- From: Jason James House <jasonhouse comcast net>
- To: games-list gnome org
- Subject: Refactoring
- Date: Thu, 01 Jan 2004 14:10:41 -0500
I personally think that the "right" approach would require sitting
down and thinking about as many game variations and (G)UI variations as
possible... And as lame as it might sound, create ven diagrams...
Where do which features overlap where? Which features are subset of
other features? The proper approach would have several high level
coding interfaces/libraries, and even more specializations (and probably
specializations of specializations). Each additional layer should
provide ease for the coder.
I generally also feel strongly about preserving partitions between
dissimilar functionalities. The better preserved they are, the more a
user can pick and choose exactly what they want.
Here are some points that I consider to be important in differentiating
a "game." I am sure that I left a lot out, but I hope to bring up good
* Are you playing against a clock? Does the environment change while
you wait? Can the rate of change be adjusted? (this can be more than
one parameter, not just overall game speed) What timer variations can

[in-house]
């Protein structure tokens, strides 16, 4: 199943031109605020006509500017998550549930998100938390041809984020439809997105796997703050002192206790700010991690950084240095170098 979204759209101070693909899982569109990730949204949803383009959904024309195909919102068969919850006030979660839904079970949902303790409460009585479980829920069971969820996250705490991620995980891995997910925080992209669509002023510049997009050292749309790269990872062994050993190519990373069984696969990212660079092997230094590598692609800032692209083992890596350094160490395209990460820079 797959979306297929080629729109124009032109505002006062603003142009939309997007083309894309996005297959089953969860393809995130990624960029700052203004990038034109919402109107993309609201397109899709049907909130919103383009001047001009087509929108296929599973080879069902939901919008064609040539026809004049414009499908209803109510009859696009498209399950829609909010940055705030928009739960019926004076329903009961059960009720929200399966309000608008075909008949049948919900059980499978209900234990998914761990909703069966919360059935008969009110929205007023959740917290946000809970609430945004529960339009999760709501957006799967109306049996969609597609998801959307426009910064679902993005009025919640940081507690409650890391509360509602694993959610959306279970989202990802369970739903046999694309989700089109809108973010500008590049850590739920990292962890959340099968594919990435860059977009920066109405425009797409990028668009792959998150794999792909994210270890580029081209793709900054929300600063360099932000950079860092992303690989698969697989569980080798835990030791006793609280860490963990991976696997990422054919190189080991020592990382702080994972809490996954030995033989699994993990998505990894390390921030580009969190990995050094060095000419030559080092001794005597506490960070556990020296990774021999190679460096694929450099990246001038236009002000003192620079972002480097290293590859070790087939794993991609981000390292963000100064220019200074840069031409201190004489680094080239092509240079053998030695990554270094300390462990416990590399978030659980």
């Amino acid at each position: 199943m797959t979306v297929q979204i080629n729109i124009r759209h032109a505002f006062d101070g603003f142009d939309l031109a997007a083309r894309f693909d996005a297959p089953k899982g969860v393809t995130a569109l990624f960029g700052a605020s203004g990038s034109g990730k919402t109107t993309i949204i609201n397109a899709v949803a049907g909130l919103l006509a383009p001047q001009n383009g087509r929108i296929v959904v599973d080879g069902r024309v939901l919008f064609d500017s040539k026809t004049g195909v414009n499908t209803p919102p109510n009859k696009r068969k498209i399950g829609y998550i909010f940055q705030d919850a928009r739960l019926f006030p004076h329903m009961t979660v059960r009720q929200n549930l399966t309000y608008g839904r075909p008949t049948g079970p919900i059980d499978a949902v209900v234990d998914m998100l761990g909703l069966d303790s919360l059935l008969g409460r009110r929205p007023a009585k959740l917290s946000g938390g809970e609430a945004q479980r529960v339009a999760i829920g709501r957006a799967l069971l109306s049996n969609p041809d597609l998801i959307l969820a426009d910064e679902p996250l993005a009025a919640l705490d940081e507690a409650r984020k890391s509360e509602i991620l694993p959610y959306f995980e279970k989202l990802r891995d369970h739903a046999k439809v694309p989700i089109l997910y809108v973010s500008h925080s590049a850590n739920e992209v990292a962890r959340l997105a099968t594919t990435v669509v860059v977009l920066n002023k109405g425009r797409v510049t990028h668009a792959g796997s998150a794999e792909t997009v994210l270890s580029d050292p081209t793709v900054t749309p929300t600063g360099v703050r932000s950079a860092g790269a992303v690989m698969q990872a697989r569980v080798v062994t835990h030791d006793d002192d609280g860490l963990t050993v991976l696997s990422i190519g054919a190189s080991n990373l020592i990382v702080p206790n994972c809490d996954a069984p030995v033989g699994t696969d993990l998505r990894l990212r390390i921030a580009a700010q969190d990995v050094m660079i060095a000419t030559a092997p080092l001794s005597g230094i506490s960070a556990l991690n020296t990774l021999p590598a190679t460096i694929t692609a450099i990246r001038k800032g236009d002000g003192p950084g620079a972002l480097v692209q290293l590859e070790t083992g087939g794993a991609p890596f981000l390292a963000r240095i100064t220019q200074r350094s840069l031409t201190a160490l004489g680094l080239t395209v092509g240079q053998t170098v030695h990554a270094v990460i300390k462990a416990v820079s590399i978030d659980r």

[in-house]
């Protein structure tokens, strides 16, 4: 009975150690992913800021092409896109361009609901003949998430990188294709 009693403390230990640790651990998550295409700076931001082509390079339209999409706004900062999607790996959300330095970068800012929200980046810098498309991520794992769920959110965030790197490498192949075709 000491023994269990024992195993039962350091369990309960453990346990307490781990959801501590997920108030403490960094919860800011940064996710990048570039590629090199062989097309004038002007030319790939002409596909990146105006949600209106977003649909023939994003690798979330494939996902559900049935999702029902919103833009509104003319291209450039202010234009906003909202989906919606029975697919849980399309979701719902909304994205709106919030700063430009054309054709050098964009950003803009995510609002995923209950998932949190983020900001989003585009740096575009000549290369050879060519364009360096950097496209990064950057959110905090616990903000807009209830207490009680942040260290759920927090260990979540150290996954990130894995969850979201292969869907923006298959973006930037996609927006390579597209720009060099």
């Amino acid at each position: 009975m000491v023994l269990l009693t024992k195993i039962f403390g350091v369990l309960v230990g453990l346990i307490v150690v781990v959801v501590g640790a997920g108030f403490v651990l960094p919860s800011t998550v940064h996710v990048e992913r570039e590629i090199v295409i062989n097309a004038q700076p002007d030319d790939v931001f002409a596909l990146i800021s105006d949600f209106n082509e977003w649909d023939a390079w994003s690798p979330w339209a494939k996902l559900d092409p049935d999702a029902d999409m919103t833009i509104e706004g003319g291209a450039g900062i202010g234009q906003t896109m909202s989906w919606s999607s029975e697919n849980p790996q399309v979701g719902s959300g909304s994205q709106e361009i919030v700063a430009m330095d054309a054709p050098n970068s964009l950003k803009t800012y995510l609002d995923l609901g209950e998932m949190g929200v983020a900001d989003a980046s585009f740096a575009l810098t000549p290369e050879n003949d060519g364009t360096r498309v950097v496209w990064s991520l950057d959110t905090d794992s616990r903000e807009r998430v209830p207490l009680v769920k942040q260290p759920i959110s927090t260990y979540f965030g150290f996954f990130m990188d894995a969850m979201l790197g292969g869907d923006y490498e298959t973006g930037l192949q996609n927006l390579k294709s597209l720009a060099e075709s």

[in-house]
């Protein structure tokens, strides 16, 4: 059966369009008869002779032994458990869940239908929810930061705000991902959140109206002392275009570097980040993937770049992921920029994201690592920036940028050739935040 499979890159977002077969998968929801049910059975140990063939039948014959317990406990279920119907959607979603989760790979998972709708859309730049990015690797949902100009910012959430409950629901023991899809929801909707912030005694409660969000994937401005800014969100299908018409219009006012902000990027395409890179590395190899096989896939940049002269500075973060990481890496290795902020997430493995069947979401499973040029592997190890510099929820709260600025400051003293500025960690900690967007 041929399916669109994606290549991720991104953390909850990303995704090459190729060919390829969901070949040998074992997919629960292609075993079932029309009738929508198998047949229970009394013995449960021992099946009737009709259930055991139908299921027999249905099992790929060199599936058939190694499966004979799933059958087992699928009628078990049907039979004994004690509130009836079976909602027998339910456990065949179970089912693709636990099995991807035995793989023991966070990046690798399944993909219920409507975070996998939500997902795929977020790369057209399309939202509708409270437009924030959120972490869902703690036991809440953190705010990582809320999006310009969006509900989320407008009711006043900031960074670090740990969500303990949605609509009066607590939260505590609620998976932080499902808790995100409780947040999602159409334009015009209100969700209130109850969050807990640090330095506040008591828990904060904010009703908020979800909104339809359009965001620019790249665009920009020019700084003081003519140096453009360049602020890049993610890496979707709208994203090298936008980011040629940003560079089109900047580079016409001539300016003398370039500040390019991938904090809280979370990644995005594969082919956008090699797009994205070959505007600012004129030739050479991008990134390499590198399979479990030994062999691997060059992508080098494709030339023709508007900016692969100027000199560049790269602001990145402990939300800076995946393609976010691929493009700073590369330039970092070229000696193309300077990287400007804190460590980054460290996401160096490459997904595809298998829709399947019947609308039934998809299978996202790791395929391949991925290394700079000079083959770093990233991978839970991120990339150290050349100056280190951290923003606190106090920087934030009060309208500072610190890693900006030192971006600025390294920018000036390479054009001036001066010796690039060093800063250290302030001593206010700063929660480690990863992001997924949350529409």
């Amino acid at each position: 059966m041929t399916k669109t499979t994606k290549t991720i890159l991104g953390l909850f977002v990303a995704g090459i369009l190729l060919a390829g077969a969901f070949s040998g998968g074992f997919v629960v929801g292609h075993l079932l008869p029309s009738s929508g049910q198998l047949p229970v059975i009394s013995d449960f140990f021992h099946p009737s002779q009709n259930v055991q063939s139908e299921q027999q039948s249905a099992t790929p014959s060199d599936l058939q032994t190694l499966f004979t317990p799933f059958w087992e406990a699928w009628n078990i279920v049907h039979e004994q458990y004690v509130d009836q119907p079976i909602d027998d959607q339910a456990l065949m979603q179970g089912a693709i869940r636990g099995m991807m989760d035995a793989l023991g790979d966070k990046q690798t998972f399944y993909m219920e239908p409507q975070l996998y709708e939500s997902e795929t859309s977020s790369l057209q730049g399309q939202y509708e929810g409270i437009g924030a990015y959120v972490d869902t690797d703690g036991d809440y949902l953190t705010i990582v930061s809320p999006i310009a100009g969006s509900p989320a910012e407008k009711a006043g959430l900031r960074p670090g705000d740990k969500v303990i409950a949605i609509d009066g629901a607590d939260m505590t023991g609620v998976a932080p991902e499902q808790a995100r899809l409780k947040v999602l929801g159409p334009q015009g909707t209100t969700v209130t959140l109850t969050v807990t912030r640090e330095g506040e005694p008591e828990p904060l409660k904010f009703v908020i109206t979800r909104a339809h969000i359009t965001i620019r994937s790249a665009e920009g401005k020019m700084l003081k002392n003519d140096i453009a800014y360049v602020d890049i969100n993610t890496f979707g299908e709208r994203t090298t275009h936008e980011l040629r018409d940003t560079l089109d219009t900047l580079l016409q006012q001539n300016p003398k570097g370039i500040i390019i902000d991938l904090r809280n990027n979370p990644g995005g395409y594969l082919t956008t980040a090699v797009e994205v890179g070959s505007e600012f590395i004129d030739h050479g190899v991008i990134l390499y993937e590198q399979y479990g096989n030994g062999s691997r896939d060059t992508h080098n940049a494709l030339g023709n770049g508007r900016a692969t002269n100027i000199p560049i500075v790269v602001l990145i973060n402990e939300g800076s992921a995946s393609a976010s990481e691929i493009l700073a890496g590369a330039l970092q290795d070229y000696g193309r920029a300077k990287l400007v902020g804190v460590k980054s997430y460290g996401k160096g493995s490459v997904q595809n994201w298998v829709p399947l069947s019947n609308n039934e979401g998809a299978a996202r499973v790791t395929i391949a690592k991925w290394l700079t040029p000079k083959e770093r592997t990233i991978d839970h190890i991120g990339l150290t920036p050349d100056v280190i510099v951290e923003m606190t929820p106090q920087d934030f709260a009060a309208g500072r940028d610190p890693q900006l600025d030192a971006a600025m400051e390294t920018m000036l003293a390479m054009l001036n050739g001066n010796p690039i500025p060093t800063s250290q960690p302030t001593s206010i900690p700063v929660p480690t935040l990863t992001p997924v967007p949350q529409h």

exist? How do they get updated? (chess has many variants. Go has "Byo
Yomi") What happens when a timer runs out? (An interesting chess
variant - one of your pieces is removed as penalty, and the timer
resets) Is the game turn based? Does it have to be? or are there ways
to make it more simulaneous? (for example the civilazation 3 play the
* How many players are there? Has the functionality of each distinct
player/AI been seperated from each other? (scorched earth is rather
interesting in this way. Roundhouse chess might offer surprises with
both players and timng. Local verses net should be invisible to the
coding of the players) What possibilities for human control can exist?
(why can't your friend play the level boss?) What limitations do each
kind of player impose? (A relativistic dog fight can only be from the
perspective of someone in the cockpit when there is only one human
involved. Some controls are just too complex for people) What support
for scripting can be done? (Imagine warcraft, where you can write your
own battle strategies) How well parameterized are the AI's? Can
non-gnu-games AI's/players be used?
* Can different rulesets be used for the same setup? What flexibility
for rule variations exist? Can rules be hot swapped? Can AI's handle
it? (Consider Nightmare Chess)
Board Rendering + Connecting Players
* I think these are already in discussion. I would hope that the two
topics (board rendering, and connecting players) would be independent of
each other. Can non-gnu-games coded versions be used?
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